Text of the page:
That's a lot of fun right there.

That’s a lot of fun right there!

Look at the fun! Go on, look at it!

Look at the fun! Go on, look at it!

The next day saw the arrival of Mr Graham Malcolmson on double bass. He played beautifully throughout and, aware that we also had to get all the vocals done that day, he had clearly prepared extremely well.

 

Happy at his work

Happy at his work

Here i am giving the poor man completely unnecessary instruction for the cameras.

Here i am giving the poor man completely unnecessary instruction for the cameras.

So we tore through all four bass tracks at breakneck speed pausing only to allow me to try and explain various accents using only my lengthy form and the medium of interpretative dance.

After Graham had nailed everything we took a quick lunch break and then moved on to our singers.

There was me:

Here I am. Weird eyes.

Here I am. Weird eyes. Me, not you.

Louise Thomason and Freda Leask:

Sing it!

Sing it!

Yeah!

Yeah!

There are lots and lots more good photos of these two than of everyone else. Mystery...

There are lots and lots more good photos of these two than of any of the men involved in the project. Mystery…

They were fantastic, working hard at getting all my unsociable phrasing just right and singing beautifully, in tune, with soul and, in Freda’s case, through a bad case of laryngitis. (Don’t worry, medical types, she had fulfilled all six weeks’ rest).

This was wrapped up with just enough time left for Eamonn to lay down some wobbly tenor guitar and for us to get a kebab supper. It’s glamorous stuff. For some reason Floortje didn’t photograph the kebabs so you’ll just have to imagine them.

Before we went to mix there was one final guest to record, the magnificent Margaret Scollay (Ross’s mum). We knew she wasn’t going to be able to come to the studio because she had been busy marshalling a Shetlandic fiddle army for the Edinburgh Tattoo so we took Tim and his mics and went to her hoose in Tingwall. She had at it big styles too, let me tell you. It was an absolute pleasure to watch, she is a musician I have admired for many years.  (We could only watch her cos we only had one set of headphones and she needed them for technical reasons.) There was a brief chat about charts – I suspect mine are somewhat more rudimentary than what she’s used to – and then off she went.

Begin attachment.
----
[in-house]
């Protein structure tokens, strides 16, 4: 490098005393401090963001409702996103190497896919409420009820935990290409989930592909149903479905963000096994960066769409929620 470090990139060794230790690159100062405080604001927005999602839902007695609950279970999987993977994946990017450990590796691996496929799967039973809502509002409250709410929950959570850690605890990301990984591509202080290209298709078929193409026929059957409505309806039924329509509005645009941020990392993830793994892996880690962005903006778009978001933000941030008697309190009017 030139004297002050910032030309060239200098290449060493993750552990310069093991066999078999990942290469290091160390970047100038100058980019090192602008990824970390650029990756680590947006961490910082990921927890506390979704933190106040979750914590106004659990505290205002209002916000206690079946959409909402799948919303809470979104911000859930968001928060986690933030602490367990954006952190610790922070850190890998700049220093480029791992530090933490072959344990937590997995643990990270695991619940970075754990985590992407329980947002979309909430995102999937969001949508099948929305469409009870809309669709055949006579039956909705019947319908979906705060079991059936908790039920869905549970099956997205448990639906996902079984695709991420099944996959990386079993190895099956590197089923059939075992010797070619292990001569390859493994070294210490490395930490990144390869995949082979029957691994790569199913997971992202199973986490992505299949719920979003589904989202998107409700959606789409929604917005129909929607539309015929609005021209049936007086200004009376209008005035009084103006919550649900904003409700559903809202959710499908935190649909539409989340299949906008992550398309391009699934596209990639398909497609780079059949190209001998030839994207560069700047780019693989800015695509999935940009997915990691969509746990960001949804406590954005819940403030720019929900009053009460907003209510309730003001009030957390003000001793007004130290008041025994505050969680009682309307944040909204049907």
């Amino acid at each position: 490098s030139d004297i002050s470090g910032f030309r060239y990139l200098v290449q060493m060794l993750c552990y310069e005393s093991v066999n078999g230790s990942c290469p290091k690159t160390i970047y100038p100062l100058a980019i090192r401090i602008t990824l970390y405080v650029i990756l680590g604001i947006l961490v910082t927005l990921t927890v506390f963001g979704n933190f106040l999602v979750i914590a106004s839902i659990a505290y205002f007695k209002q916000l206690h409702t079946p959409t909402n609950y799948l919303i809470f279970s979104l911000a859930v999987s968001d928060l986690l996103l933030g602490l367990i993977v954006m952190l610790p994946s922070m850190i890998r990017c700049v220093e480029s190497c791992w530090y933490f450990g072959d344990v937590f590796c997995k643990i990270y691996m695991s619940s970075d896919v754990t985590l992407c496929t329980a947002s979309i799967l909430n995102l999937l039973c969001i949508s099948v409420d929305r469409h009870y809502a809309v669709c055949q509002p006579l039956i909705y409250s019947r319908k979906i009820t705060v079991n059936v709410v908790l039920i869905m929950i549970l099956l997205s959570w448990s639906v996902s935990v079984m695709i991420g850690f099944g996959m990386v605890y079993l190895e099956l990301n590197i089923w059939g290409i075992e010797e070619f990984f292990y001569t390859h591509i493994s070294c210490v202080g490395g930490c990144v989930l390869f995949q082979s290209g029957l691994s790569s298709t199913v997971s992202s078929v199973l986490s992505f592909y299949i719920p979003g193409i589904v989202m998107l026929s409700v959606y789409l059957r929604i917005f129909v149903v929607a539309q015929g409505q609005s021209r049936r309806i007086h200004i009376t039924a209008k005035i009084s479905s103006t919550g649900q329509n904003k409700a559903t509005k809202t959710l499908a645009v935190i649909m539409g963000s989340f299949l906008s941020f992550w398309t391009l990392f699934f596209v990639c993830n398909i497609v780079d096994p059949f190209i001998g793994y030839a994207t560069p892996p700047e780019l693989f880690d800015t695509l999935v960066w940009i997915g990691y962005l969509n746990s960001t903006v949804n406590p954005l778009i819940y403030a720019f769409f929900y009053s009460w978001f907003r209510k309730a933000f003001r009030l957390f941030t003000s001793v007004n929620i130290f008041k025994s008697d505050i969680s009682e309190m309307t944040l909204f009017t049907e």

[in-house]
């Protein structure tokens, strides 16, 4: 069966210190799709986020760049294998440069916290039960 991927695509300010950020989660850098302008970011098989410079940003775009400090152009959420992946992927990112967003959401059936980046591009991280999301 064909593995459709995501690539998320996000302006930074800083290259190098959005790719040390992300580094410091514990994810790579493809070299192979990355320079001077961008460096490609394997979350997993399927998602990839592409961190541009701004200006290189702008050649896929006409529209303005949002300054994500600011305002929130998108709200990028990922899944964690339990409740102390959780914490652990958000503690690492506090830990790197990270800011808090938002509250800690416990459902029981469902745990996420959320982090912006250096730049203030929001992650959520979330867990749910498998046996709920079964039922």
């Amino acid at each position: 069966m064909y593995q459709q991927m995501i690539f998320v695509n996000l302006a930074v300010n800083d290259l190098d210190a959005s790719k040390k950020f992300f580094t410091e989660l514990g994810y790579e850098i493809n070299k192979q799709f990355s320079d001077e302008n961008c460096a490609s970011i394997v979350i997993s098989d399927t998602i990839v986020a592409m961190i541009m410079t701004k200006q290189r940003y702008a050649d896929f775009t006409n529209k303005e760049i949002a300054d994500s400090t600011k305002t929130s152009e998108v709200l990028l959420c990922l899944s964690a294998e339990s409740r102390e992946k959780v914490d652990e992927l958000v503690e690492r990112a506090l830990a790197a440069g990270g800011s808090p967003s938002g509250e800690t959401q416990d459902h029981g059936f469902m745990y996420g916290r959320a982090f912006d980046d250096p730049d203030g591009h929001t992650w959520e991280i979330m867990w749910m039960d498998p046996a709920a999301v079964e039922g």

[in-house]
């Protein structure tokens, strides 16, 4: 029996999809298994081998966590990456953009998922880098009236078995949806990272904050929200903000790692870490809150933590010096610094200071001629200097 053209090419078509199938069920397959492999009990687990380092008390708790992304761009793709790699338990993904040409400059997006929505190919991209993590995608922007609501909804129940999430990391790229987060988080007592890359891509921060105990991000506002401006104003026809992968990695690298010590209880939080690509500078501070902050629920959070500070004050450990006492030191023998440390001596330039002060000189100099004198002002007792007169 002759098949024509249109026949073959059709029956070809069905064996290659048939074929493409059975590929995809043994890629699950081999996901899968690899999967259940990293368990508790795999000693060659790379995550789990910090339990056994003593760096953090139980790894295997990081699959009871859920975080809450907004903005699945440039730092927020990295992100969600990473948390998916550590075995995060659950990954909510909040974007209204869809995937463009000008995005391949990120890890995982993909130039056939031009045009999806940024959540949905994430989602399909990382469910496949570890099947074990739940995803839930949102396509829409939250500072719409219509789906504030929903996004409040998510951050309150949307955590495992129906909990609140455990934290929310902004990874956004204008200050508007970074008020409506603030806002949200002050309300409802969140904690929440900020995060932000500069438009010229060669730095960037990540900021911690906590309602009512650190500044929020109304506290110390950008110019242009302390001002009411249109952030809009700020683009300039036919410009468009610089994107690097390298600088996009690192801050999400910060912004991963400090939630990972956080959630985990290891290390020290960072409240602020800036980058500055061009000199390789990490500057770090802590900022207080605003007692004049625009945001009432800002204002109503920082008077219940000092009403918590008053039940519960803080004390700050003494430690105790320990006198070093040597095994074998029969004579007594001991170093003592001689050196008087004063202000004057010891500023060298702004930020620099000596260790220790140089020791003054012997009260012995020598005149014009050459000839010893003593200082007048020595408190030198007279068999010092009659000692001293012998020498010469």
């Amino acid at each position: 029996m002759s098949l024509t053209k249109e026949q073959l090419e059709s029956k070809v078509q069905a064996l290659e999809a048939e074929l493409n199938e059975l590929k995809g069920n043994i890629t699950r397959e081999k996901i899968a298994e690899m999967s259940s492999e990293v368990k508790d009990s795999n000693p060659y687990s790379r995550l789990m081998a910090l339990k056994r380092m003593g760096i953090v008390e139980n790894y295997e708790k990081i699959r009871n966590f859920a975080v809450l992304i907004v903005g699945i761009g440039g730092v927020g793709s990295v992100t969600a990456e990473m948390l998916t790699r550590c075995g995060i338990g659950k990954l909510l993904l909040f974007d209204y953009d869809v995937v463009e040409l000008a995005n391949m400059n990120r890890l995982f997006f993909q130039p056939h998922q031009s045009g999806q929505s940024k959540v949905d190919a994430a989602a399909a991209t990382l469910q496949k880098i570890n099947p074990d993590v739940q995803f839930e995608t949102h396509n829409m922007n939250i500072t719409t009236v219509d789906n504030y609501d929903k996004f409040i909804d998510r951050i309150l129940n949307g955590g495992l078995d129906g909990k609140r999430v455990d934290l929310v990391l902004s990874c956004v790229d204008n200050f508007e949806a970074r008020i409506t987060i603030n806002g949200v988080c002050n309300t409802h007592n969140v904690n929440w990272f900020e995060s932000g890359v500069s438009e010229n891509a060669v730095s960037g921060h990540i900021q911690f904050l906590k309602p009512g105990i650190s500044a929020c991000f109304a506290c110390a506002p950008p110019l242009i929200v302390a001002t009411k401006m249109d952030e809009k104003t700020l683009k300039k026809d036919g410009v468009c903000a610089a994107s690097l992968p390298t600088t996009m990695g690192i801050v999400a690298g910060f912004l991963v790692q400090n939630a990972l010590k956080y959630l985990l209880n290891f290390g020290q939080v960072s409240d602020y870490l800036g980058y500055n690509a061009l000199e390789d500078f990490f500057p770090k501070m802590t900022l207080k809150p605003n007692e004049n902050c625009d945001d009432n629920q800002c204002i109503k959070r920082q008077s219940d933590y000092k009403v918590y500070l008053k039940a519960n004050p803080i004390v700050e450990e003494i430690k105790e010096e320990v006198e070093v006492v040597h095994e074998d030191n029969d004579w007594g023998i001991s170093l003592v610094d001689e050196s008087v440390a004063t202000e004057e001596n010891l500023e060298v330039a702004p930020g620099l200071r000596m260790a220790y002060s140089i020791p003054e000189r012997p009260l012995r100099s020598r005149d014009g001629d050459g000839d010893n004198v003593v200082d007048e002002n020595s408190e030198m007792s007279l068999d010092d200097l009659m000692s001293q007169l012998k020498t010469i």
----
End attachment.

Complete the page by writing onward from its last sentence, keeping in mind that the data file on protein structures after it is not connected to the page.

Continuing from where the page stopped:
Here she is!

Margaret let us partially dismantle her piano.

She and Ross had had a brief conversation about what emotion a major 7 is earlier that day. Cool.

She and Ross had had a brief conversation about what emotion a major 7 is earlier that day. Cool.

With all of the music thusly in place we moved to Edinburgh for the mixing. Basically that’s turning things up and down until it sounds good. We think it sounds good now and so here you are reading this.

Eamonn and I would like to thank expressly all of the wonderful people who played on this recording and it made it such a sociable and musical experience (recording music isn’t always).  Also to Tim and to Stuart Hamilton at Castle Sound for the Mastering and to Floortje for the photos. Thanks too to Rory Tallack for the loan of the drums, and to Louise Thomason for letting us use the hoose to record for the first couple of days.

Enjoy our recording and come and see us play whenever you like.

Cheers,

Kris Drever